Erotic fiction differs from personally created fantasies in that the audience is, to some extent, not driving the content. Although classification and genre conventions can mitigate the lack of control, it can never offer the safety of self-generated fictions. This can be a source of either pleasure or anxiety. Readers may be exposed to erotic situations and acts they would not normally imagine themselves. Admittedly, should they encounter something that makes them truly anxious, the reader can always put the book down, but not before he or she is at least fleetingly exposed to it. Whereas in personal fantasy, one seldom fantasizes about what one cannot tolerate. There is, undoubtedly some simulated danger inherent in reading a fiction authored by someone else.
The more interesting aspect of this ‘dangerous encounter’ is the possibility for revelation. A reader venturing into unfamiliar erotic areas in fiction may be left to wonder why a certain passage, which they themselves would not imagine in comfort, elicits a strong erotic response. This revelation can result in feelings of shame, of self-recrimination, astonishment.
One way in which this is negotiated is, as I mentioned above, through the narrative conventions of erotic romance. For many readers, there is a sense that the presence of a love-bond ameliorates, excuses or even sanctifies the transgressional quality of the erotics. The knowledge that there will be a committed emotional relationship by the end of the story seals the transgression in a safe place. This allows the enjoyment of the ‘erotic extreme’ to be a guiltless, shameless experience for certain readers.
Another way this is negotiated is closer to Stoller’s ideal model of not only staging the excitement, but admitting to the staging. For many readers of non-romantic erotic fiction, there are two levels of excitement: the eroticism in the narrative and the eroticism of self-revelation. For these readers, the anxiety, shame, guilt, or astonishment at their own arousal is an additional site of pleasure. This sounds recursive, if not perverse – and perhaps it is – but I would argue that it speaks to a curiosity of self, an interior adventurism, a willingness to examine and analyze the inner experience and learn something from it.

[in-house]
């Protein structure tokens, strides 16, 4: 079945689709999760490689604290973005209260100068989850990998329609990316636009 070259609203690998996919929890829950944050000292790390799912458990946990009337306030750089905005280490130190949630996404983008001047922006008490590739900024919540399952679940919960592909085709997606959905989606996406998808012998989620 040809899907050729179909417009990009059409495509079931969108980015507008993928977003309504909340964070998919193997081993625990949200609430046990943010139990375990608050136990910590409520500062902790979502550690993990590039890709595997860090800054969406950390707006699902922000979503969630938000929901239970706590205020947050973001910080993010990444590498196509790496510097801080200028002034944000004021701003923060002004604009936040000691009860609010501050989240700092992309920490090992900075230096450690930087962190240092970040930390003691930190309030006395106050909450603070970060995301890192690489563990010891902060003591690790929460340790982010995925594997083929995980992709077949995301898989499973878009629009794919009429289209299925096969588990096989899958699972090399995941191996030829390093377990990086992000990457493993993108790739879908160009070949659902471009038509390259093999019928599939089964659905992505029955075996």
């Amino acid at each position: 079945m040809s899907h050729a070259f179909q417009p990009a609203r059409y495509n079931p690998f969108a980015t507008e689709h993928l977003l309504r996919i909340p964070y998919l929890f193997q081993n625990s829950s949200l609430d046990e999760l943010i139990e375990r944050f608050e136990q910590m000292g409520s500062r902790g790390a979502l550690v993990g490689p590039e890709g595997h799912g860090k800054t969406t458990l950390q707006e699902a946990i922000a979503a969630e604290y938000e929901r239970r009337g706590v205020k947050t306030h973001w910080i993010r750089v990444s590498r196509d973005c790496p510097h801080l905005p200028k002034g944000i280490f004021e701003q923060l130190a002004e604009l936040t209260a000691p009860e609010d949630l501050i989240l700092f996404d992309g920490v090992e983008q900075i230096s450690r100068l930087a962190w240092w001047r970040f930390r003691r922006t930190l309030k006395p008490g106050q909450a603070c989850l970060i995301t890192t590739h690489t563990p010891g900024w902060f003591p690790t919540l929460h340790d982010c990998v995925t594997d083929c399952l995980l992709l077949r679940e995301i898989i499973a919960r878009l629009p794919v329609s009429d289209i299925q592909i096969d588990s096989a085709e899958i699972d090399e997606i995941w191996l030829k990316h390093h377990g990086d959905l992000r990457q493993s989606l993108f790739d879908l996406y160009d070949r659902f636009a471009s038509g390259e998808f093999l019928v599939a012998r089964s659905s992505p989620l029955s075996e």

When framed in this way, it becomes easy to see why ‘erotic romance’ titles like Fifty Shades of Greywill always have more mainstream acceptance than narratives that don’t offer the sanctuary of emotional absolution. Like all traditional comedies, erotic romances bring the narrative to an end at a place of social order 6. Yes, there may be wild and kinky sex going on, but the love-bond acts as an organizing envelope, containing that jouissance in a safe package.
Non-romance erotica, on the other hand, offers no such refuge. Society must depend on the ability of the individual to draw a bright line between fiction and reality, between fantasy and act. The individual’s conscience, ethics, and common sense form the interwoven barrier that allows them to be erotically excited by fictive transgressions, while behaving in an erotically ethical way in reality.
As a society, we have never shown much confidence in our capacity for erotic continence. Historically, we have formulated myriad rules to ensure our aberrant inner erotic lives don’t erupt into the real world. And we’ve formulated myriad punishments when they do – from legal consequences to social disgrace.
Giving ourselves permission to feel is not giving ourselves permission to act, but it seems that this distinction is too fine for many societies and especially for ours at the present time. The recent passing of a law in the UK to prohibit ‘Rape Porn’ (fictive depictions of non-consensual sex) is a case in point. There is an astonishing amount a popular prurient excitement at play in the huge interest in news reports of awful, very real sexual abuse, such as the Josef Fritzl case 7. And yet we refuse to allow fictional narratives that depict similar situations. This is, I believe, the cognitive disconnect and social pathology that Stoller speaks of when he says that we ‘stage’ our excitements while refusing to admit that we do.
Perhaps if we allowed ourselves more honesty, latitude and took more conscious authorship in the ‘staging’ of our fictive transgressive excitements, we might not need to go looking for those excitements in inappropriate places, like the evening news.
- Stoller, R. J. (1985). Observing the erotic imagination. Yale University Press.
- p. 48
- p. 49
- p. 58
- p. 60
- Regis, P. (2003). A natural history of the romance novel. University of Pennsylvania Press.
- Rosewarne, L. (2011). Part-Time Perverts: Sex, Pop Culture, and Kink Management. ABC-CLIO. p.53.